Boeing’s MQ-25 Stingray T1 unmanned refueling aircraft developed for the U.S. Navy successfully transferred jet fuel to a U.S. Navy F/A-18 Super Hornet for the first time on Friday, demonstrating the drone’s ability to handle a mission previously conducted by manned aerial refueling aircraft, including other F/A-18s outfitted for tanking purposes.
Video from the successful flight demonstration shows the Boeing-built drone extend a hose and drogue system from a Navy-issued aerial refueling store (ARS).
In a Boeing press release on Monday, Rear Adm. Brian Corey, who oversees the Program Executive Office for Unmanned Aviation and Strike Weapons said, “This team of professionals was integral in the successful flight. Over the next few years, we will work side-by-side with Boeing to deliver this capability that will greatly enhance the future carrier air wing.”
The Naval Air Systems Command (NAVAIR) told USNI News during the test flight the F/A-18 conducted a formation evaluation, wake survey, drogue tracking and then plugged with the unmanned aircraft for the refueling. NAVAIR said, “The milestone comes after 25 T1 flights, testing both aircraft and ARS aerodynamics across the flight envelope, as well as extensive simulations of aerial refueling using MQ-25 digital models.”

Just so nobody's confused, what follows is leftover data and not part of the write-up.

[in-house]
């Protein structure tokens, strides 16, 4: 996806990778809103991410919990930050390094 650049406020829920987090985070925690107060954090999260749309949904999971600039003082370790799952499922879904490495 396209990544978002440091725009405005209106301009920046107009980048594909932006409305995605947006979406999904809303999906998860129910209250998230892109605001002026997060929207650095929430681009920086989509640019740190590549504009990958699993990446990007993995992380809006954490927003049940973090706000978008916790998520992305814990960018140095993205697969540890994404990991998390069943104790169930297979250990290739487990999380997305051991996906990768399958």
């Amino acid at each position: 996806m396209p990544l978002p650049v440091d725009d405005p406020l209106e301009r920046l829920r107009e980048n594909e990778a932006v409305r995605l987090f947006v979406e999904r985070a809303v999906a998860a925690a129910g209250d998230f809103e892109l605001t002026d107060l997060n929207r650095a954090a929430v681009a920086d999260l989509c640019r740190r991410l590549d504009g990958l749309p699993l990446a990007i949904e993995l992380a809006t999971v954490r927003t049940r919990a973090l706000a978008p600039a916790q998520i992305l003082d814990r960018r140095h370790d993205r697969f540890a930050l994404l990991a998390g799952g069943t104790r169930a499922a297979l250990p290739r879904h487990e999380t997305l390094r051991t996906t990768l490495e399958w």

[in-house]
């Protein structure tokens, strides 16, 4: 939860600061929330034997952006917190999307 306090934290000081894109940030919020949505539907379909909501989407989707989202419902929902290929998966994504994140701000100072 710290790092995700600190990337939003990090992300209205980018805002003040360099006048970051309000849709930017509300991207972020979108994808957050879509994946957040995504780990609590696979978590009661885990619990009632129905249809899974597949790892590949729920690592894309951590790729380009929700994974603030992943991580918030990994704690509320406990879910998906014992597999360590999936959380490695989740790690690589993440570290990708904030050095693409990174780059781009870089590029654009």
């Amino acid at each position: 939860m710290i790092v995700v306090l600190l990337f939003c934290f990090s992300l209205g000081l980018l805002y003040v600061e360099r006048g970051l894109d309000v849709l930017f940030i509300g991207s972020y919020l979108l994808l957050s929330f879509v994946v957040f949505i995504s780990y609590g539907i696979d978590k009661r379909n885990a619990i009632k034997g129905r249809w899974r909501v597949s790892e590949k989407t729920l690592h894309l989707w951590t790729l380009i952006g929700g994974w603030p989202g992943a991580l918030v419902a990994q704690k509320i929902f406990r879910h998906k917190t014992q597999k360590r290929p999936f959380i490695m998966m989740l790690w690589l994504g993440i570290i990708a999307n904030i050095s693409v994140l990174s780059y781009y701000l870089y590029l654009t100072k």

NAVAIR said, “MQ-25 T1 will continue flight testing prior to being shipped to Norfolk, Virginia, for deck handling trials aboard a U.S. Navy carrier later this year.”
Leanne Caret, president and CEO of Boeing Defense, Space & Security, said, “This history-making event is a credit to our joint Boeing and Navy team that is all-in on delivering MQ-25’s critical aerial refueling capability to the fleet as soon as possible.”
The MQ-25 T1 is expected to assume the tanking role currently performed by F/A-18s, which the company said will allow “for better use of the combat strike fighters” and will help “extend the range of the carrier air wing.”
Dave Bujold, Boeing’s MQ-25 program director, told USNI News said the next step for making the MQ-25 T1 ready for use with carrier air wings is tackling issues like corrosion control, to make them more seaworthy.
“People always ask us why don’t you just make more T1s and get on with the show,” Bujold said. “It’s exactly this area we’re spending the time and energy necessary to put in the corrosion control and all the details necessary to be carrier suitable.”